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Taylor Offer recalled buying and reselling tickets at age 16 outside the LA Clippers arena. He would start with the nosebleed seats, upsell them for a profit, and repeat, until he scored courtside seats just in time for tip-off. In college, Taylor started a digital marketplace geared specifically toward college communities, called Market Loco, that is still successfully operating seven years later. Among other lucrative college-era ventures, Taylor’s most successful one was his now skyrocketing company, FEAT Socks.

It wasn’t until senior year at UMass Amherst that Taylor crossed paths with future FEAT co-founder Parker Burr in an entrepreneurship class. Taylor’s profits from his various small business endeavors — enough to pay some college tuition bills — were pocket change compared to Parker’s custom lacrosse uniform sales. Parker had made over $1M in sales, all while in college!

Still, Parker’s uniforms were lacking one thing that his patrons were asking for: socks. The boys paired up, cleared out all the discount retail stores of their name brand socks, printed funky patterns on them, and set up shop by the dining hall to see if there was demand. Instead of selling the socks just to the lacrosse athletes, they went after the entire student body. “If we could sell $10 socks to college kids with no money, we could sell them anywhere,” Taylor said. That first day they sold $2,000 worth of socks. Senior year, they sold over 20,000 pairs just out of their backpacks. “We were like drug dealers, but for socks,” Taylor said.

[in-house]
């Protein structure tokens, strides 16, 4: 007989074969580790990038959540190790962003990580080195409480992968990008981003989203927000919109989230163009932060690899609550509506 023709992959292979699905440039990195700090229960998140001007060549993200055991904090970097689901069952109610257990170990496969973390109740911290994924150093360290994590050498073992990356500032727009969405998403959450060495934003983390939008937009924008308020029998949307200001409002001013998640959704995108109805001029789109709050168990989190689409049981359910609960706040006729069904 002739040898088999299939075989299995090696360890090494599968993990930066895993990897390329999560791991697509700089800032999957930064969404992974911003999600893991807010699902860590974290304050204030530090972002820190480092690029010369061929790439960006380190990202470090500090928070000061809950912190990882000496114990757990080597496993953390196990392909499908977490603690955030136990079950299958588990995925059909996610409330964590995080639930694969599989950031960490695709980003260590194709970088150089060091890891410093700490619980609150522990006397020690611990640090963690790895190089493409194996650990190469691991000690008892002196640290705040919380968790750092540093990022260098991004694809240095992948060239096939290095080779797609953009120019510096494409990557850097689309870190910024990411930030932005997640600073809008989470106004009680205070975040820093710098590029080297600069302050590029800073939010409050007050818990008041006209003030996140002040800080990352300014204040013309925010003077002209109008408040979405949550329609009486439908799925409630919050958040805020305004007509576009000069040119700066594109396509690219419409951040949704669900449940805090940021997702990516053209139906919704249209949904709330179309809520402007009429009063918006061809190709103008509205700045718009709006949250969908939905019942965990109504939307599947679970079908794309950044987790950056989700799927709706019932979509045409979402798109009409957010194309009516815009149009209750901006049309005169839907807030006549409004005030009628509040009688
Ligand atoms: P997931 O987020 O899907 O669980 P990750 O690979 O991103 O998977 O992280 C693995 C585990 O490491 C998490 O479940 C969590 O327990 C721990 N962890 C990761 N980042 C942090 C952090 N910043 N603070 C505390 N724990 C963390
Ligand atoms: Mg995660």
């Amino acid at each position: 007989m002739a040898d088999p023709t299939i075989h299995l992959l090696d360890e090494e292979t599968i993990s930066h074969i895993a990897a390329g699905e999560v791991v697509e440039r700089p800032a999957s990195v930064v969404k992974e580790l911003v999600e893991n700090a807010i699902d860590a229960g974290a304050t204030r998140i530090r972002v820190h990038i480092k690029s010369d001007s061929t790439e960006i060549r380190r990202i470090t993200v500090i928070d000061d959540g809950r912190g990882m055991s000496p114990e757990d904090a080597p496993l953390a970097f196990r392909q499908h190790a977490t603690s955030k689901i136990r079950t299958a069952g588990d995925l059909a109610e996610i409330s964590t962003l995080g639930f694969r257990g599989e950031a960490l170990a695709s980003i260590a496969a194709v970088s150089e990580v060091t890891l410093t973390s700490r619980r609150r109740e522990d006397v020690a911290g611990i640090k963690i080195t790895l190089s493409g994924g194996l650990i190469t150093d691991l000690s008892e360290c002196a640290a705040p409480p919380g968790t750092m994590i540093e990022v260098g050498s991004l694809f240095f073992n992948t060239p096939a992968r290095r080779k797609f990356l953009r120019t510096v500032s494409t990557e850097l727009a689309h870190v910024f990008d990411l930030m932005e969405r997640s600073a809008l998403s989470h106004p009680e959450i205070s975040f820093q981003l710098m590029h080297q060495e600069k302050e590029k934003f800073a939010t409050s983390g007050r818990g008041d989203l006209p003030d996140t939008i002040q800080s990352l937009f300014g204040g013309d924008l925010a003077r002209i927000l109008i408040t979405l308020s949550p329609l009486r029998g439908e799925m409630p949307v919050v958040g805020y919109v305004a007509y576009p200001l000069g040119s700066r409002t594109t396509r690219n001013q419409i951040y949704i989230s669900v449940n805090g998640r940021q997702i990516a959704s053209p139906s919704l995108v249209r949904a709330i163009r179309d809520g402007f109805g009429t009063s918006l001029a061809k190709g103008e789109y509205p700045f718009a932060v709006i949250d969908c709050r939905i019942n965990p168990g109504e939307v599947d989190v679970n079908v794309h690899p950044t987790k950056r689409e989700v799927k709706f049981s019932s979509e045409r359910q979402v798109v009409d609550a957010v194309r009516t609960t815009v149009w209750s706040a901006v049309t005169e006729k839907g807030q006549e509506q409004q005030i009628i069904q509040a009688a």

The day after graduation, the duo was given a quarter million dollars in seed money from an angel investor. It was time to scale. These millennials knew that the fastest way to grow a company was by partnering with social media influencers. FEAT Socks’ first promoter was Olympic gold medal gymnast Aly Raisman, who added $500k to the socks sales. Second, they reached out to internet personality Logan Paul. His single promotional Instagram post contributed another half million dollars in sales and over a million hits on the FEAT Socks website.

FEAT Socks made the move from Boston to LA in 2016 to a reputed Hollywood “hotspot” where a handful of social media influencers live. These days, followers are currency, and these influencers each have over 20 million of them. The move paid off. In four short years, the founders have grossed $10M in sales and snagged a spot on Forbes 30 Under 30, which begs the question: What will these innovators do next?